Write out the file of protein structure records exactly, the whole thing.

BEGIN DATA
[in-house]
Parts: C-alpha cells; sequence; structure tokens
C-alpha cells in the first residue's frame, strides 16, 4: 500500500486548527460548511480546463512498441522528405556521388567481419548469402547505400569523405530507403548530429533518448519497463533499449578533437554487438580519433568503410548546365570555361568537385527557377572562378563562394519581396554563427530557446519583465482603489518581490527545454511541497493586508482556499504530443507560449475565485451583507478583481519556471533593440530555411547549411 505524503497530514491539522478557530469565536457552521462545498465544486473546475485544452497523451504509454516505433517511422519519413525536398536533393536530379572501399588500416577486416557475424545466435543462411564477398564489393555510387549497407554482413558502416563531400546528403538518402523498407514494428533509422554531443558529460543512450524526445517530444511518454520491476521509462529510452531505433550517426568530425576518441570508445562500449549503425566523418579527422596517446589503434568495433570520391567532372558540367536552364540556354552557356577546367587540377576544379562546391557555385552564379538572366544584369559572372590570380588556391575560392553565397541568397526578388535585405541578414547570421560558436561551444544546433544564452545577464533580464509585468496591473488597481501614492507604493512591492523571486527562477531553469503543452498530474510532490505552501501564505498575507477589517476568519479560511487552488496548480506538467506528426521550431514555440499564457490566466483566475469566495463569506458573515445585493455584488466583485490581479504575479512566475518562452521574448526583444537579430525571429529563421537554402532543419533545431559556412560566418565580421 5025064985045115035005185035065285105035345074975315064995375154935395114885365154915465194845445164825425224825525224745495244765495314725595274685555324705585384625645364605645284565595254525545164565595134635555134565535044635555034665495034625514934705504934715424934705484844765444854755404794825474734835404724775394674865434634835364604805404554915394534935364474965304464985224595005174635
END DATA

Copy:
[in-house]
Parts: C-alpha cells; sequence; structure tokens
C-alpha cells in the first residue's frame, strides 16, 4: 500500500486548527460548511480546463512498441522528405556521388567481419548469402547505400569523405530507403548530429533518448519497463533499449578533437554487438580519433568503410548546365570555361568537385527557377572562378563562394519581396554563427530557446519583465482603489518581490527545454511541497493586508482556499504530443507560449475565485451583507478583481519556471533593440530555411547549411 505524503497530514491539522478557530469565536457552521462545498465544486473546475485544452497523451504509454516505433517511422519519413525536398536533393536530379572501399588500416577486416557475424545466435543462411564477398564489393555510387549497407554482413558502416563531400546528403538518402523498407514494428533509422554531443558529460543512450524526445517530444511518454520491476521509462529510452531505433550517426568530425576518441570508445562500449549503425566523418579527422596517446589503434568495433570520391567532372558540367536552364540556354552557356577546367587540377576544379562546391557555385552564379538572366544584369559572372590570380588556391575560392553565397541568397526578388535585405541578414547570421560558436561551444544546433544564452545577464533580464509585468496591473488597481501614492507604493512591492523571486527562477531553469503543452498530474510532490505552501501564505498575507477589517476568519479560511487552488496548480506538467506528426521550431514555440499564457490566466483566475469566495463569506458573515445585493455584488466583485490581479504575479512566475518562452521574448526583444537579430525571429529563421537554402532543419533545431559556412560566418565580421 5025064985045115035005185035065285105035345074975315064995375154935395114885365154915465194845445164825425224825525224745495244765495314725595274685555324705585384625645364605645284565595254525545164565595134635555134565535044635555034665495034625514934705504934715424934705484844765444854755404794825474734835404724775394674865434634835364604805404554915394534935364474965304464985224595005174635